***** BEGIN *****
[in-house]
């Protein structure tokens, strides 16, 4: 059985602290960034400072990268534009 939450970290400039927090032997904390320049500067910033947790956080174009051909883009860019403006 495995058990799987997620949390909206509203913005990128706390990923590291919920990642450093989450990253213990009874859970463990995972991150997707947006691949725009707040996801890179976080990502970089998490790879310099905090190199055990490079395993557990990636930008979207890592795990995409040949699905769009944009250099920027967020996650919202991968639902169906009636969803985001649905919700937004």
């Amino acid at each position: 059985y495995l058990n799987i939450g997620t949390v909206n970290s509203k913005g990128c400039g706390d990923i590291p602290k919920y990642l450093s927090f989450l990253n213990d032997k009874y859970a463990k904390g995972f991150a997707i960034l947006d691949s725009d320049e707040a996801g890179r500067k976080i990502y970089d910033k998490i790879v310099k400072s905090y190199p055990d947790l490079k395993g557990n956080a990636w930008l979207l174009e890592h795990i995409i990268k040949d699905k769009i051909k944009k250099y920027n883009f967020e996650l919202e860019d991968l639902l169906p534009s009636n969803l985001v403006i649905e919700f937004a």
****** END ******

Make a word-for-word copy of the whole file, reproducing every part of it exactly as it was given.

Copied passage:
[in-house]
């Protein structure tokens, strides 16, 4: 059985602290960034400072990268534009 939450970290400039927090032997904390320049500067910033947790956080174009051909883009860019403006 495995058990799987997620949390909206509203913005990128706390990923590291919920990642450093989450990253213990009874859970463990995972991150997707947006691949725009707040996801890179976080990502970089998490790879310099905090190199055990490079395993557990990636930008979207890592795990995409040949699905769009944009250099920027967020996650919202991968639902169906009636969803985001649905919700937004």
């Amino acid at each position: 059985y495995l058990n799987i939450g997620t949390v909206n970290s509203k913005g990128c400039g706390d990923i590291p602290k919920y990642l450093s927090f989450l990253n213990d032997k009874y859970a463990k904390g995972f991150a997707i960034l947006d691949s725009d320049e707040a996801g890179r500067k976080i990502y970089d910033k998490i790879v310099k400072s905090y190199p055990d947790l490079k395993g557990n956080a990636w930008l979207l174009e890592h795990i995409i990268k040949d699905k769009i051909k944009k250099y920027n883009f967020e996650l919202e860019d991968l639902l169906p534009s009636n969803l985001v403006i649905e919700f937004a």